One of the great mysteries of the whole easing era — the past five years of unprecedented intervention and activism orchestrated by Fed Chairman Ben Bernanke — is that it hasn’t led to rampant inflation…at least not yet.
While economists routinely strip out food and fuel when they look at pricing data to derive what they call a “core” figure, even the all-in figure has been eerily benign lately. The March consumer price index, or CPI, just released this morning, showed a 0.2% drop. But within the data, food prices remained flat, while the prior report showed a 1.6% increase in the food index over the past 12 months.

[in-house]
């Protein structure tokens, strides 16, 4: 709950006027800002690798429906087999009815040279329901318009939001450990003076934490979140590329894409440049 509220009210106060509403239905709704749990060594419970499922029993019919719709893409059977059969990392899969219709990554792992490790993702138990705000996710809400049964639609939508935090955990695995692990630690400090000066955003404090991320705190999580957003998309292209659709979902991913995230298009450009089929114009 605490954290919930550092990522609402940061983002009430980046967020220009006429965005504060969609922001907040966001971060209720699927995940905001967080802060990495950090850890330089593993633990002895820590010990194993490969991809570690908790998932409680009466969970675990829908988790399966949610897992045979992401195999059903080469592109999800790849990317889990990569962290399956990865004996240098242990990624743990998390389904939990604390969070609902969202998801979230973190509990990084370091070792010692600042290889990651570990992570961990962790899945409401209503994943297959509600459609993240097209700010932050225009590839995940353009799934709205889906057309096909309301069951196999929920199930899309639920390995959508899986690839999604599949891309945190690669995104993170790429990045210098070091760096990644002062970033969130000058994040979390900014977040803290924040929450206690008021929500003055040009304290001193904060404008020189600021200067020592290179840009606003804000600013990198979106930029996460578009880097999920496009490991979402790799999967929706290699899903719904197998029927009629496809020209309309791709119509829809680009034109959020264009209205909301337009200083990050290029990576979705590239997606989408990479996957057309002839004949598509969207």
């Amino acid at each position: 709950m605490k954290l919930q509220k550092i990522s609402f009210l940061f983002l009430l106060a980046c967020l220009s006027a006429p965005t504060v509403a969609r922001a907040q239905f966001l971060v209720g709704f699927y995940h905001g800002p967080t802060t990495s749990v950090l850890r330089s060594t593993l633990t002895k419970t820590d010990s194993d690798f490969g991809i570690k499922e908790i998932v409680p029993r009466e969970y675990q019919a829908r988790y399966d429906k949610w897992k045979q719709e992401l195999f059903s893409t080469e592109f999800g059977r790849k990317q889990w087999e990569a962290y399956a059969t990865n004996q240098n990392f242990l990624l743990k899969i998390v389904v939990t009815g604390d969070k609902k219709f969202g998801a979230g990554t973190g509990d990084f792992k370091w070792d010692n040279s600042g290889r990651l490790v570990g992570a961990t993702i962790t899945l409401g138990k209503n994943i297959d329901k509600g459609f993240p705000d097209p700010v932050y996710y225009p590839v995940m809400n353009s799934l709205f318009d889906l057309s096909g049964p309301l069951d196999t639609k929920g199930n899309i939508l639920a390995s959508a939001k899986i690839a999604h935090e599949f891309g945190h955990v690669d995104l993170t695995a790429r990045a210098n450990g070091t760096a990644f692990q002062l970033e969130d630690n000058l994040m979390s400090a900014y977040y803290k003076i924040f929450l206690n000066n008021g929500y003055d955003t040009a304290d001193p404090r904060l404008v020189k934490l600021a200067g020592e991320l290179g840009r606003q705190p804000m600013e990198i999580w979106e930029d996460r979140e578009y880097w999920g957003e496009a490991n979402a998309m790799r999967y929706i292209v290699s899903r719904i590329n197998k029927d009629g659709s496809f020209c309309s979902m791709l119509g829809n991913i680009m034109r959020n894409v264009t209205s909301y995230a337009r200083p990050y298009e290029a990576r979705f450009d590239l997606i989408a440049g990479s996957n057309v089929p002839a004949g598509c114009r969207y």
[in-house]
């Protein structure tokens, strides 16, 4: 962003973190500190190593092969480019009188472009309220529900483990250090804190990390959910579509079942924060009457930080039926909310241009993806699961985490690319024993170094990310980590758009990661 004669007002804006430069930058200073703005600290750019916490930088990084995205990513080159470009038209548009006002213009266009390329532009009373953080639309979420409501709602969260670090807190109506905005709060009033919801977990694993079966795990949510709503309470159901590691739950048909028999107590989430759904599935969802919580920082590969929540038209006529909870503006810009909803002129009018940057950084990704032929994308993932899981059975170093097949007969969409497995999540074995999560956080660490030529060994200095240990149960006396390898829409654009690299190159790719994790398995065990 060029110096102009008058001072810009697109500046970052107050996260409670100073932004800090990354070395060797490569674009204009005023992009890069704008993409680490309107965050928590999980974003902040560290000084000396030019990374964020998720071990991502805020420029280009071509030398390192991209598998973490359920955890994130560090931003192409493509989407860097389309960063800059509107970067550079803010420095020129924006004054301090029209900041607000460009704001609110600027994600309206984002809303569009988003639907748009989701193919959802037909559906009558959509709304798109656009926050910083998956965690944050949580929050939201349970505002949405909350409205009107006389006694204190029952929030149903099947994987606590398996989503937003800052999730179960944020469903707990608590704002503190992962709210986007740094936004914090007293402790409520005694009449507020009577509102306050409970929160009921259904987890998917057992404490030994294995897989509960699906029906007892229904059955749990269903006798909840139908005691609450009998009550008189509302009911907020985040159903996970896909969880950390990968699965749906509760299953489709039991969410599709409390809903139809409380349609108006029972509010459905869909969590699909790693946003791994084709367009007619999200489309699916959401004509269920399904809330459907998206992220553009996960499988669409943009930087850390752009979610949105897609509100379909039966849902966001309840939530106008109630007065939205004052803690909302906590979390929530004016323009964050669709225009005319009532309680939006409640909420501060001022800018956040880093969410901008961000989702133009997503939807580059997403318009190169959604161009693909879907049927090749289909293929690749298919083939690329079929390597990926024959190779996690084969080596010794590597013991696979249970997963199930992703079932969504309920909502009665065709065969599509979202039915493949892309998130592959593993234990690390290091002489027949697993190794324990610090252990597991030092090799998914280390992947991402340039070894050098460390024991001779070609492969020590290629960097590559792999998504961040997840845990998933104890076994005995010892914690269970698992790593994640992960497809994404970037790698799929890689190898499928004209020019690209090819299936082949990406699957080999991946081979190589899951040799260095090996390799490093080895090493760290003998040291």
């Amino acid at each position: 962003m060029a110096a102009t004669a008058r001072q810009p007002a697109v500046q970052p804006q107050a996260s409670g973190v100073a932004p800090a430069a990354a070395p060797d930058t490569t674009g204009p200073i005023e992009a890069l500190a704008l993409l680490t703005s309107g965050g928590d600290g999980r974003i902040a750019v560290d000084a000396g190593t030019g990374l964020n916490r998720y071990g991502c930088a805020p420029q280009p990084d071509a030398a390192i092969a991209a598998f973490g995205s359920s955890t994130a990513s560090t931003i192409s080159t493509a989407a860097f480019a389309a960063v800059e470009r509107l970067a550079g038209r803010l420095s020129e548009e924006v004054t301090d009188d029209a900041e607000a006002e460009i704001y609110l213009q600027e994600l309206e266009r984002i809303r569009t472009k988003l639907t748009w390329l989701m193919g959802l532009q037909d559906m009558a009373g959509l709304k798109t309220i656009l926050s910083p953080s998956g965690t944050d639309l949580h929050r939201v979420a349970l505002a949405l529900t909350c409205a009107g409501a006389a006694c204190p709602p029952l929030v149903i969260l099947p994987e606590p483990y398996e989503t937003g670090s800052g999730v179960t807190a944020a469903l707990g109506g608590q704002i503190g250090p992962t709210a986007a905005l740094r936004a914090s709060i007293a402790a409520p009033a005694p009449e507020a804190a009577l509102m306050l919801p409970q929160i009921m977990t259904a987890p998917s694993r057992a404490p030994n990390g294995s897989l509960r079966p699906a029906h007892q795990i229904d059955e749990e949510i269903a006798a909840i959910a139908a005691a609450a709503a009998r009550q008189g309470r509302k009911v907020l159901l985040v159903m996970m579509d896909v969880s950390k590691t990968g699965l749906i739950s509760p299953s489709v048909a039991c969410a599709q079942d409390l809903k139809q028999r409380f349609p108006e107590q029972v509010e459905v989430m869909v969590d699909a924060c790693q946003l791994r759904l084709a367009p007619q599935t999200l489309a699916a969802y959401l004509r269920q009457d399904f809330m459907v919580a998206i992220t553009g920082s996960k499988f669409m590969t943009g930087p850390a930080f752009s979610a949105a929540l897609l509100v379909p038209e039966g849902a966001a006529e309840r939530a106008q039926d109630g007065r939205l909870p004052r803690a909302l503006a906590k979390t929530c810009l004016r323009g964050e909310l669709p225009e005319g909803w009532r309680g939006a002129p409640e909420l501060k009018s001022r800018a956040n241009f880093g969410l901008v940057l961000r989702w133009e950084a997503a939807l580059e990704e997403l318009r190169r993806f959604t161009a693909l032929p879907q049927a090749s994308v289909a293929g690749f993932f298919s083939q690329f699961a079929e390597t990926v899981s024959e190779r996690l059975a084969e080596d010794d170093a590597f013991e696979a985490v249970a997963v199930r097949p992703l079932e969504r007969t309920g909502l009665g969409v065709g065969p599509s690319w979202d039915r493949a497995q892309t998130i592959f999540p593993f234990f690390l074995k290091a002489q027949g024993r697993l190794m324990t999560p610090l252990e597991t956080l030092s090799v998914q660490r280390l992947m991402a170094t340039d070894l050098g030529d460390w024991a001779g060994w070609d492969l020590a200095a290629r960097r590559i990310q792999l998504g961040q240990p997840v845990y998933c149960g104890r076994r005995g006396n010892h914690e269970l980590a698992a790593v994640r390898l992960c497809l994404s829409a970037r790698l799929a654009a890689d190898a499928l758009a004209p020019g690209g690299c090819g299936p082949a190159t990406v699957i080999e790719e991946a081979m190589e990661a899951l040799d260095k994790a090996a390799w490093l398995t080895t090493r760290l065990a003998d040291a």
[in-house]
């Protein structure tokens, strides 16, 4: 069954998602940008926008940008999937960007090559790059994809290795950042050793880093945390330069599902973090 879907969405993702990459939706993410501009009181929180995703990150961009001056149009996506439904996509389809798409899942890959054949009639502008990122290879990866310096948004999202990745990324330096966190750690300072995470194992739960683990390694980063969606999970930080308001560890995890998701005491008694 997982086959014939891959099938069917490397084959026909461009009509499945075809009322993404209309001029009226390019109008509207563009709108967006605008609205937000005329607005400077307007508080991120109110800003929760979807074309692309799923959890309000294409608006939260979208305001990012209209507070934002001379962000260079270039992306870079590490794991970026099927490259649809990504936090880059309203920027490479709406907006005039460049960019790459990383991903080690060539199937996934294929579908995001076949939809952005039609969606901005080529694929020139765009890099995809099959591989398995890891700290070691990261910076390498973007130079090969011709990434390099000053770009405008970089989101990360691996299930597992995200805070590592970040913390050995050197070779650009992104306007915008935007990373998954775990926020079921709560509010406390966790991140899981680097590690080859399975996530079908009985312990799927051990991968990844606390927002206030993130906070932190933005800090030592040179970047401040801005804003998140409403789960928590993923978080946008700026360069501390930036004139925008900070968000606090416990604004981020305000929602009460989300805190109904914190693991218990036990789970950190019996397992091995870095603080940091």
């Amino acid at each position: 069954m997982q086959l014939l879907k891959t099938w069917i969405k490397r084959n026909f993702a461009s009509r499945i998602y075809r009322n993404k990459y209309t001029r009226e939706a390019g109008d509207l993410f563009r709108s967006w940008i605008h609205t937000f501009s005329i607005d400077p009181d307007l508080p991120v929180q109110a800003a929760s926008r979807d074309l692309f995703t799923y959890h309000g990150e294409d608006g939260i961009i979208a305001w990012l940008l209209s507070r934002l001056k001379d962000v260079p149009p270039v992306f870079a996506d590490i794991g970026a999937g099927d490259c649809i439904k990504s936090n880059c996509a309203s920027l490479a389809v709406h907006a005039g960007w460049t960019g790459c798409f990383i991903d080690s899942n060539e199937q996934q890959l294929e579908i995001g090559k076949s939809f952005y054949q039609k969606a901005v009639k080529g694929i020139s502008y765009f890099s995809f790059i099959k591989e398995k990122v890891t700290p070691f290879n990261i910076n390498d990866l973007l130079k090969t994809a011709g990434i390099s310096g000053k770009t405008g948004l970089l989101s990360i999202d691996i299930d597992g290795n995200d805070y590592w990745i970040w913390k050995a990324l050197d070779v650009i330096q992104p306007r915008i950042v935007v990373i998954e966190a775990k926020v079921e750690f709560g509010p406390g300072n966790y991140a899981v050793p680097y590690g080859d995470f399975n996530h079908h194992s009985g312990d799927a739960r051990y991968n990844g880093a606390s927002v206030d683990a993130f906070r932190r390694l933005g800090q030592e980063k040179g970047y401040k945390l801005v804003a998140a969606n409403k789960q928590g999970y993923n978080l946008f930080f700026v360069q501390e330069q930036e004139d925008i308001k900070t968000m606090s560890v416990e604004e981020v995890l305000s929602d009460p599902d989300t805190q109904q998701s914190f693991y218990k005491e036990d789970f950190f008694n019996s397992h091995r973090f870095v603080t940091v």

This “paltry” increase in food prices got Nick Colas, chief market strategist at ConvergEx Group, thinking. What if the items in the government’s basket were different than what real consumers actually buy?
As Colas explains in the attached video, so-called “shopping cart inflation” is anything but benign.
“The things that people most commonly shop for are increasing in price much more quickly than that CPI basket inflation number we’re used to seeing,” says Colas, singling out the spike in staples such as lettuce (+24%) and apples (+11%) in a recent note to clients.
You can see the full “Breakout” segment below:
Whole Foods Market, Inc.(NASDAQ:WFM)